Gray's Inn Revels 1594–95
Gray's Inn law school traditionally held revels over Christmas: dancing and feasting were complemented by plays and masques. The evidence suggests that, prior to the revels of 1594 and '95, all performed plays were amateur productions. In his commentary on the Gesta Grayorum, a contemporary account of the 1594–95 revels, Desmond Bland informs us that they were "intended as a training ground in all the manners that are learned by nobility dancing, music, declamation, acting." James Spedding, the Victorian editor of Bacon's Works, thought that Sir Francis Bacon was involved in the writing of this account.
The Gesta Grayorum is a pamphlet of 68 pages first published in 1688. It informs us that The Comedy of Errors received its first known performance at these revels at 21:00 on 28 December 1594 (Innocents Day) when "a Comedy of Errors (like to Plautus his Menechmus) was played by the Players ." Whoever the players were, there is evidence that Shakespeare and his company were not among them: according to the royal Chamber accounts, dated 15 March 1595 – see Figure – he and the Lord Chamberlain's Men were performing for the Queen at Greenwich on Innocents Day. E.K. Chambers informs us that "the Court performances were always at night, beginning about 10pm and ending at 1am", so their presence at both performances is highly unlikely; furthermore, the Gray's Inn Pension Book, which recorded all payments made by the Gray's Inn committee, exhibits no payment either to a dramatist or to professional company for this play. Baconians interpret this as a suggestion that, following precedent, The Comedy of Errors was both written and performed by members of the Inns of Court as part of their participation in the Gray's Inn celebrations. One problem with this argument is that the Gesta Grayorum refers to the players as "a Company of base and common fellows", which would apply well to a professional theatre company, but not to law students. But, given the jovial tone of the Gesta, and that the description occurred during a skit in which a "Sorcerer or Conjuror" was accused of causing "disorders with a play of errors or confusions", Baconians interpret it as merely a comic description of the Gray's Inn players.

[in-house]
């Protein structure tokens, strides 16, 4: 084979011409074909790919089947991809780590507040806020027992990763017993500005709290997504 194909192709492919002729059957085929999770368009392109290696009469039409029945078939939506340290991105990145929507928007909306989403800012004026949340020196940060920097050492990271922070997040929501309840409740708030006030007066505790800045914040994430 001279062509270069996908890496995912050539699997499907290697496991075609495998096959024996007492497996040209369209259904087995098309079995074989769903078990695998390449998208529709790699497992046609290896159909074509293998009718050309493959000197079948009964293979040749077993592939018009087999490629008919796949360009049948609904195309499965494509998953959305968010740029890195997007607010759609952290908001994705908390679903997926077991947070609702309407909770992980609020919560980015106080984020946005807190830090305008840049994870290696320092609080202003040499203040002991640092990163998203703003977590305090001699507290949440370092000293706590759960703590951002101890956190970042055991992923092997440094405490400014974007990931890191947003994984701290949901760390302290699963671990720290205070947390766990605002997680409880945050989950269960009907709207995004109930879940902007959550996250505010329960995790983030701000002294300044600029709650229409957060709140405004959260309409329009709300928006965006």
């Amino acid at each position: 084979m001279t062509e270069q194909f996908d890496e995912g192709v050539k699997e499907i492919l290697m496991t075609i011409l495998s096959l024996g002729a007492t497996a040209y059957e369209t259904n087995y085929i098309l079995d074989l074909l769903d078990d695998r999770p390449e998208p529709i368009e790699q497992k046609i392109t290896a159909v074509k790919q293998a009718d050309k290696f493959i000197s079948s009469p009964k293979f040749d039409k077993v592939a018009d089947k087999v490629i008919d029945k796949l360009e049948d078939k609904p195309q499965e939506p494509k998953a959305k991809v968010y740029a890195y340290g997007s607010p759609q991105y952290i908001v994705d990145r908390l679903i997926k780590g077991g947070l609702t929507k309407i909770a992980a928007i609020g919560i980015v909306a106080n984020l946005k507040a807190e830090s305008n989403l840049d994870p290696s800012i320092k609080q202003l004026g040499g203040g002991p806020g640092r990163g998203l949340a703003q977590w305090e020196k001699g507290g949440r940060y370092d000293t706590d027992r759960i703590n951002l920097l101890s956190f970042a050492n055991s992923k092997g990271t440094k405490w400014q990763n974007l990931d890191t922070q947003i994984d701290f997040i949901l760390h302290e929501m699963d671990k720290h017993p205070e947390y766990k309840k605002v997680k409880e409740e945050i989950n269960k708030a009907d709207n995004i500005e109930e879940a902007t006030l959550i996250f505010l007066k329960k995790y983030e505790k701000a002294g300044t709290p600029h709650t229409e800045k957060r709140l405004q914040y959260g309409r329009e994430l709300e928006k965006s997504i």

Gray's Inn actually had a company of players during the revels. The Gray's Inn Pension Book records on 11 February 1595 that "one hyndred marks to be layd out & bestowyd upon the gentlemen for their sports and shewes this Shrovetyde at the court before the Queens Majestie ...."
There is, most importantly to the Baconians' argument, evidence that Bacon had control over the Gray's Inn players. In a letter either to Lord Burghley, dated before 1598, or to the Earl of Somerset in 1613, he writes, "I am sorry the joint masque from the four Inns of Court faileth here are a dozen gentlemen of Gray's Inn that will be ready to furnish a masque". The dedication to a masque by Francis Beaumont performed at Whitehall in 1613 describes Bacon as the "chief contriver" of its performances at Gray's Inn and the Inner Temple. He also appears to have been their treasurer prior to the 1594–95 revels.
The discrepancy surrounding the whereabouts of the Chamberlain's Men is normally explained by theatre historians as an error in the Chamber Accounts. W. W. Greg suggested the following explanation:
- "he accounts of the Treasurer of the Chamber show payments to this company for performances before the Court on both 26 Dec. and 28 Dec . These accounts, however, also show a payment to the Lord Admiral's men in respect of 28 Dec. It is true that instances of two court performances on one night do occur elsewhere, but in view of the double difficulty involved, it is perhaps best to assume that in the Treasurer's accounts, 28 Dec. is an error for 27 Dec."
Read more about this topic: Baconian Theory
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